I have a teenager.  She is wonderful, brilliant, beautiful, and has the brightest future I can imagine.  In her I can see the fruition of so many dreams long abandoned.  I desperately want her to stay on track to be wildly successful and happy beyond measure.  In my heart, though, is tucked this story.  There is no doubt that our family will shift gears in the next ten years.  Happiness to her may mean something completely different than it means to me.  Choices will be made.  Hers is not my life to live.  I just hope that we can sit down and make the right clothes when it happens.


That which is Caesar’s

Barack Hussein Obama was surprisingly dull of speech tonight.  I anticipated a rhetorical treat of epic proportions, but here I sit unfulfilled.  It was standard fare for the acceptance speech – promise the world, pander to the masses.  And hey – he wants to fight injustice?  He should do something about the $80.00 charges for parking.  Yes, $80.00, Mr. Obama, let’s see you move your feet (as you say) and take care of that!

My actual concern is not the parking or those foolish enough to pay for it.  The unintended consequence of this speech is the argument made for the separation of church and state.  Any argument over supposed moral standards in government brings this to mind.  Our politicians will argue to the death, admonishing us for not caring about mothers separated from their children because of our immigration laws.  They will belittle us for sending our (volunteer) troops into battle to die.  They will belittle us for not sending our troops to the right battle.  They will question why not everyone deserves the same standard of living, why we aren’t better at sharing.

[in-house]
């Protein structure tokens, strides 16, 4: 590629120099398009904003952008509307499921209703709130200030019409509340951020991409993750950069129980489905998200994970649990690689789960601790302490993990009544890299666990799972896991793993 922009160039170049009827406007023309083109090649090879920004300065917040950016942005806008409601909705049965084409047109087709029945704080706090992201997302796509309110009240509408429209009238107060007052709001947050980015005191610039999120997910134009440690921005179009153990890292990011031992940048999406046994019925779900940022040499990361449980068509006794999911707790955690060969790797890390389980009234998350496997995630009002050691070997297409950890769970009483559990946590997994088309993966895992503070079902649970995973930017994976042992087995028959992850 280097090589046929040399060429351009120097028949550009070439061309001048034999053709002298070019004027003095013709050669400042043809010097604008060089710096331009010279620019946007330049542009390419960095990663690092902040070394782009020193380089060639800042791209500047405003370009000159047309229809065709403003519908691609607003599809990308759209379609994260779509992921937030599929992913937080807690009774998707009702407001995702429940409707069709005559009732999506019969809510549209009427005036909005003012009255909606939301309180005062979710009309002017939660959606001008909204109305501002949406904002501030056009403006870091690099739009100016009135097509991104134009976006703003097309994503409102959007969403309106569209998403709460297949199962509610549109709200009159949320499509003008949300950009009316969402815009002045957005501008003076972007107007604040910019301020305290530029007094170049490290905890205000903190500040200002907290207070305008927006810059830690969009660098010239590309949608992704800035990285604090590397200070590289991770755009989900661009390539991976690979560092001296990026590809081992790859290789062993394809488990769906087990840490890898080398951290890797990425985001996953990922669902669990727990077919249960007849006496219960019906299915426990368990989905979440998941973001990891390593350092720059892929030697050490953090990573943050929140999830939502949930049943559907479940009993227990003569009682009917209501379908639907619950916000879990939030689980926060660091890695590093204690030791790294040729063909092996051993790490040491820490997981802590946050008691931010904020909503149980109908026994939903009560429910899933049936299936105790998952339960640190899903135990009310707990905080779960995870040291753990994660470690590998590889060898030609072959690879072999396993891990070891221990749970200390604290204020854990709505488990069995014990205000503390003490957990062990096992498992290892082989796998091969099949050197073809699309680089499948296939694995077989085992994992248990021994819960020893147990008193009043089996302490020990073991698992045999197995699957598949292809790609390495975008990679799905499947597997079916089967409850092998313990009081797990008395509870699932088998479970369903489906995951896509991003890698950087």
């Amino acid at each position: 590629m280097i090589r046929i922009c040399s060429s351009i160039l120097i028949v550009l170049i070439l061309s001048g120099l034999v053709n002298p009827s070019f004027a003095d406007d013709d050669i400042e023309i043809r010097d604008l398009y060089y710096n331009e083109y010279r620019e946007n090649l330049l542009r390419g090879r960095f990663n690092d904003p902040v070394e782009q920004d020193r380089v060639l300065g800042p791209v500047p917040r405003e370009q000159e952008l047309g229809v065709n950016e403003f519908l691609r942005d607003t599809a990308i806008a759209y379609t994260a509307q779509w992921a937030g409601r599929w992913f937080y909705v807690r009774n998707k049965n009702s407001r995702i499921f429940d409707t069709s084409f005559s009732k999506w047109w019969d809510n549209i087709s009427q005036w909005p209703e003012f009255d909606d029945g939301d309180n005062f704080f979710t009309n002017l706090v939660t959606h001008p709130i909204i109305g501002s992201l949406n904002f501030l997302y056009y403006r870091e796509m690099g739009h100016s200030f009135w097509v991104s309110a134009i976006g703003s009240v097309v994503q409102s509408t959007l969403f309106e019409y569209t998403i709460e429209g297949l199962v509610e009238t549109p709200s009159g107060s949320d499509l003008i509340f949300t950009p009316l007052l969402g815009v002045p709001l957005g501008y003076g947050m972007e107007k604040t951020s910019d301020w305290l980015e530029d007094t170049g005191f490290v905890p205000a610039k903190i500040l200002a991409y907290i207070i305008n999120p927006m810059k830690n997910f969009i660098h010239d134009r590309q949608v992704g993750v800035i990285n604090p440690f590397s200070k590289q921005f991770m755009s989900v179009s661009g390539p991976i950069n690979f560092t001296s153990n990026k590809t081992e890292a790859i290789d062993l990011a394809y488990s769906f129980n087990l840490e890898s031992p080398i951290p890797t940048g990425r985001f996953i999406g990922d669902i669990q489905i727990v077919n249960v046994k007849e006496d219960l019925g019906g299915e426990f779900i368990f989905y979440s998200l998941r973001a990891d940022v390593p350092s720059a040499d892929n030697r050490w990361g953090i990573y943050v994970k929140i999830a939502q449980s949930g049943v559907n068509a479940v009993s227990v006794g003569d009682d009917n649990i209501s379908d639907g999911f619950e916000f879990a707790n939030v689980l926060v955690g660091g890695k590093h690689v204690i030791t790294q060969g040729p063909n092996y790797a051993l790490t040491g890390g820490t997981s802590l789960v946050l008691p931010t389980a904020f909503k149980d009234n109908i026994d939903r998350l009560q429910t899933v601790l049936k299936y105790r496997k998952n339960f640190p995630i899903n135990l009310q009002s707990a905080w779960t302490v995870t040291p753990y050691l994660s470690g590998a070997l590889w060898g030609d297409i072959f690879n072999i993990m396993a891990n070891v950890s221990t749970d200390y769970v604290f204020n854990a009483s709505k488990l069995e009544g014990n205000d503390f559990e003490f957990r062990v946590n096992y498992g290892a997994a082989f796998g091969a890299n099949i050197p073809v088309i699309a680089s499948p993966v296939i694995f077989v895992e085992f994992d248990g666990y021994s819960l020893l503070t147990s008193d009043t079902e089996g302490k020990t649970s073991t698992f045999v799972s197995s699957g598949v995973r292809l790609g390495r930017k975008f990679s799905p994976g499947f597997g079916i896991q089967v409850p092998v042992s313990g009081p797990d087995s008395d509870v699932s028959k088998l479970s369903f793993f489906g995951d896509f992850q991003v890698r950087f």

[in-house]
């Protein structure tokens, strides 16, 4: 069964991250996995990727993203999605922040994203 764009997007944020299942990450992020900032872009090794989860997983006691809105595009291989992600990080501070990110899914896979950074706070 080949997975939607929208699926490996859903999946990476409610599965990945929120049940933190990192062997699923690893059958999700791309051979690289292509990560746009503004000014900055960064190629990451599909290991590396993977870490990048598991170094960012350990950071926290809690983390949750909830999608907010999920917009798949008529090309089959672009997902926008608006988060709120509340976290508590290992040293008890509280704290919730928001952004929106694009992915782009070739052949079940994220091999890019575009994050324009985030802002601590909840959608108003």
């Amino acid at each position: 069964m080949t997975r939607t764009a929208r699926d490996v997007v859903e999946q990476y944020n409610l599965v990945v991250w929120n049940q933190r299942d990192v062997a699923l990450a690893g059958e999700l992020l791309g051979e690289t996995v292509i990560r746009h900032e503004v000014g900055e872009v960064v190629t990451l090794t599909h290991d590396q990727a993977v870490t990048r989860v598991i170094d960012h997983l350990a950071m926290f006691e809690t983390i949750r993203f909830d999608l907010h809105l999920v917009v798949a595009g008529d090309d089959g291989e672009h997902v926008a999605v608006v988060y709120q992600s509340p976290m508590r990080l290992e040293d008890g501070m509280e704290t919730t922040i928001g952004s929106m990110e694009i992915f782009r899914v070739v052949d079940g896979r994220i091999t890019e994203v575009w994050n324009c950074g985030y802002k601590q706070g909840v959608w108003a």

This speaks to time-tested Biblical wisdom.  Matthew 22:21 says, “Give to Caesar that which is Caesar’s; give to God what is God’s.”  Of course, Christians use this passage to enourage each other to pay their taxes and to tithe without conflict.  The passage is about taxes.  But could we apply this beyond taxation?  When our candidates win elections by tugging at heartstrings, it indicates that our government is much bigger than it should be.  We have lost sight of our government’s role.  Our government was established to impartially protect us according to the letter of the law, to build roads that ensure interstate commerce and mobility, and to standardize currency.  If our government acted as just that, an impartial entity, enforcing our laws and encouraging interstate commerce, the rest of us would be free to care for those less fortunate in any way we see fit.  Frankly, I want the government to deport illegal immigrants.  They have broken a law set forth for the protection of our country.  However, on a personal level, if an immigrant comes to me hungry – legal or not – I want to offer help.  I want to offer compassion.  I do not want to be labeled.  I do not want to be concerned that my act of compassion will be misinterpreted for a disregard or worse, distaste, of the law.

A national argument over morality will never be won; it will, however, divide our great nation and weaken our people who face adversity.  I don’t want to engage in dialogue over who’s right on stem cell research.  Companies who can afford to do the research should do so.  I can make a choice when it comes to participating in that research and in the finished product.  In the meantime, I don’t want tax dollars funding something wrought from moral division. It forces a person into supporting that which he never would on his own.  That is not the role of government.  My ideals are between God and me.  It is counterproductive to use these ideals to garner votes.